Eating out. Palomino/Nishino.
My dad's in town for the week. The other night, S. said to me, it's great to have your parents visiting; they take you out to eat, buy you stuff. But it's only great for four or five days, maybe a week. So far I have been chastised for my eating habits (do you always put so much butter on your toast?), my spending habits (the less said on that subject, the better), and the state of my apartment (it looks like a college dormitory! you should put your recyclables IN the recycling bin, your shoes in the closet, and don't put your tv on the floor - you can afford a tv stand). It's only been twenty-four hours. I need lunch. At Palomino.
Palomino, as I've said before, is one of my favorite restaurants. It's always good, the service is friendly, and it's consistent. (The fact that Barneys is downstairs is entirely irrelevant). The meal starts with rosemary foccacia and a fresh tomato salsa, as it always does, and I order the mushroom soup, as I always do. I always get the linguine with clams, my dad says, should I try something different? He doesn't. The mushroom soup is the same as I remember it; I've had the Dungeness crab sandwich before, an open-faced sandwich of crab salad topped with a slice of tomato and cheese, and then grilled, like a crab cake, only better. My father always finishes his linguine and then regrets it, the clams settling like bits of rubber tire (only more delicious) in his stomach.
Even when my parents are in town, they have work to do or errands to run or jetlag to recover from; I have my job and friends and hours I spend on the phone or on the internet or off reading the books that I will then spend more time writing about. Mealtimes are a way to reconnect, to catch up in a way we can't during phone calls snatched in between work or sleep or plane flights; for most of the year we are sixteen hours apart and half a world away from each other. It feels strange to be without them, but even stranger to have these few days together.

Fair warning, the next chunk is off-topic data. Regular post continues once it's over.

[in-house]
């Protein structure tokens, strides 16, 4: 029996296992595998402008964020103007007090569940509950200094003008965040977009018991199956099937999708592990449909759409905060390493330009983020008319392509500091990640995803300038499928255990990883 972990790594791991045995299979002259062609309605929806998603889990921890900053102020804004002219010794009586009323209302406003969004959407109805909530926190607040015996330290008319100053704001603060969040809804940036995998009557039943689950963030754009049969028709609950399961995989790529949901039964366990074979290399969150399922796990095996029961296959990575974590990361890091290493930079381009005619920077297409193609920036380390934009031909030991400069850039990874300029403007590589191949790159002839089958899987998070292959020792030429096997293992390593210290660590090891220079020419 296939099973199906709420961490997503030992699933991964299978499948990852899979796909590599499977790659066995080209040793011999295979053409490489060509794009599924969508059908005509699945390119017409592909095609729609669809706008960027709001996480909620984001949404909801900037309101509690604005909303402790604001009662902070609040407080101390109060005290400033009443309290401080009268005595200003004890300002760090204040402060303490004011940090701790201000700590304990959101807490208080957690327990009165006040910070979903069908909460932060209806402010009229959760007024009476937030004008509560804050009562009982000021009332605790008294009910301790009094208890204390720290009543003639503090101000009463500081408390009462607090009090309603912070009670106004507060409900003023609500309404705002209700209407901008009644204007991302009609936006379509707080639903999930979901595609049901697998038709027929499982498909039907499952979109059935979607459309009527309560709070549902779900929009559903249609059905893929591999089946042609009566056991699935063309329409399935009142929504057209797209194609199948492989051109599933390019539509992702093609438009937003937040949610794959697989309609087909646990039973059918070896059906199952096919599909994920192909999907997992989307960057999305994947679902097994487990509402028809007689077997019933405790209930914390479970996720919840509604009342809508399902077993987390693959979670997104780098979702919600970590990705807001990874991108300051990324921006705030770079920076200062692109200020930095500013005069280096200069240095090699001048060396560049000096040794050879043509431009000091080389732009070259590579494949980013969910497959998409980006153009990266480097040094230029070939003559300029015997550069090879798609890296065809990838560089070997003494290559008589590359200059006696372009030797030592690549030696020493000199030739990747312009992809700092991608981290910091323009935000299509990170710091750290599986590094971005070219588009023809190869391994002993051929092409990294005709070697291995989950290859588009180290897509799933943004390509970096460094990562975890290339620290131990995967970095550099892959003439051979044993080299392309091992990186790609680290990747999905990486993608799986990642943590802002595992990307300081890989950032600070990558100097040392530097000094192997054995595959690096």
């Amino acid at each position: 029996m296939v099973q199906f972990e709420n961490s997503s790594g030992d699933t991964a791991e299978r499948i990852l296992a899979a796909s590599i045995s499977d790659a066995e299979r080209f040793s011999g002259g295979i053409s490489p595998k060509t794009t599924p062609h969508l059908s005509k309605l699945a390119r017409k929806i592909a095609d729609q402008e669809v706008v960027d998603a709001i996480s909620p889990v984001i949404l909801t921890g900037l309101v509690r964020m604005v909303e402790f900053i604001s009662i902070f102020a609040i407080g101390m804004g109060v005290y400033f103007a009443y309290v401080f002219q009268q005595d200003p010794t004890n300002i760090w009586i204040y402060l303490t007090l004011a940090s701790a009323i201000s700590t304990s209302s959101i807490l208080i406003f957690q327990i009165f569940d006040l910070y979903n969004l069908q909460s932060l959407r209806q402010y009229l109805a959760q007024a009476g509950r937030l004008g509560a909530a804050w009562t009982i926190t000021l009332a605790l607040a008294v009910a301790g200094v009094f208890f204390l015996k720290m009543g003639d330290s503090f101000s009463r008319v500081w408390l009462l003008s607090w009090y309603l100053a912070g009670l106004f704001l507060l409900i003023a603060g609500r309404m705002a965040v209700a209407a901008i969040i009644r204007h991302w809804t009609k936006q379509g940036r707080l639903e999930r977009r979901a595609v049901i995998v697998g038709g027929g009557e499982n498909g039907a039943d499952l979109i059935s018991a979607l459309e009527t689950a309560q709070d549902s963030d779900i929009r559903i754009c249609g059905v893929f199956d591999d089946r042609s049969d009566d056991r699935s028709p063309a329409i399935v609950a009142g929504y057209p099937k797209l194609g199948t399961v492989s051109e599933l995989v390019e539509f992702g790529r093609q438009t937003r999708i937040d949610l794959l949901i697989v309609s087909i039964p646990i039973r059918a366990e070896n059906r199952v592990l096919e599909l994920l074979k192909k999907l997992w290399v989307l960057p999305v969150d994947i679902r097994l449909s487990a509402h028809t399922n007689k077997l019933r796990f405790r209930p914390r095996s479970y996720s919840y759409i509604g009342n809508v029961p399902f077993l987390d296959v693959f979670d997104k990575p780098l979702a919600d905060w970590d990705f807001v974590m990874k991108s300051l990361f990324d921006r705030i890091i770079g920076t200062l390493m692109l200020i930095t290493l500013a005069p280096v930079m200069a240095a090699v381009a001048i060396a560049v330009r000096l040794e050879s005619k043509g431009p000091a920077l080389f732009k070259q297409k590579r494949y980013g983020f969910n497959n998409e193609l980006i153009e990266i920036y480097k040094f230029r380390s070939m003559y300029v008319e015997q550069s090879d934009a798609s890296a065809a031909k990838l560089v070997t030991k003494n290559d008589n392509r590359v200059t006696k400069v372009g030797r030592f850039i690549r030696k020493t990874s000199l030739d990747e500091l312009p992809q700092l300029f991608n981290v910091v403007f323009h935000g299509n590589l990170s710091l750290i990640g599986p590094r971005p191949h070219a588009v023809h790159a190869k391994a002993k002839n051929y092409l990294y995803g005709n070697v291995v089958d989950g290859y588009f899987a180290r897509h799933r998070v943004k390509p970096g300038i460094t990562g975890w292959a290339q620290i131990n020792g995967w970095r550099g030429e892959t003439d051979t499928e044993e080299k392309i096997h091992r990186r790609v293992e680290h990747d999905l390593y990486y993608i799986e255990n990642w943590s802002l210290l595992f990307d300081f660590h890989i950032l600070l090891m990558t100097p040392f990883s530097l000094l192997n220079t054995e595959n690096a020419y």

Dinner is at Nishino, again one of my favorite restaurants anywhere, and as before it is consistently good, the service friendly, only this is an independent restaurant nestled in an affluent neighborhood, not the soulless corporate anonymity of Palomino. Everyone at the sushi bar seems to be a regular; the owner greets my father as we walk in, and his wife stops by to chat later on. Next to me are two boys and their father, a boy's night out (their mother is not in the mood for sushi, apparently); the boy sitting next to me keeps elbowing me in the ribs as he shares a plate of tempura with his brother. But there is toro, perfectly marbled pink and rich and fatty as only toro can be, rounds of uni like a sunset-orange custard atop the seaweed-collared ball of sticky rice, if you had a custard that tasted of the sea and sweet water, and the best unagi I have ever had, still warm, not too sweet, not too sticky with sauce, but with just the right amount of sauce trickling into the rice that is warmed by the fish. This is happiness.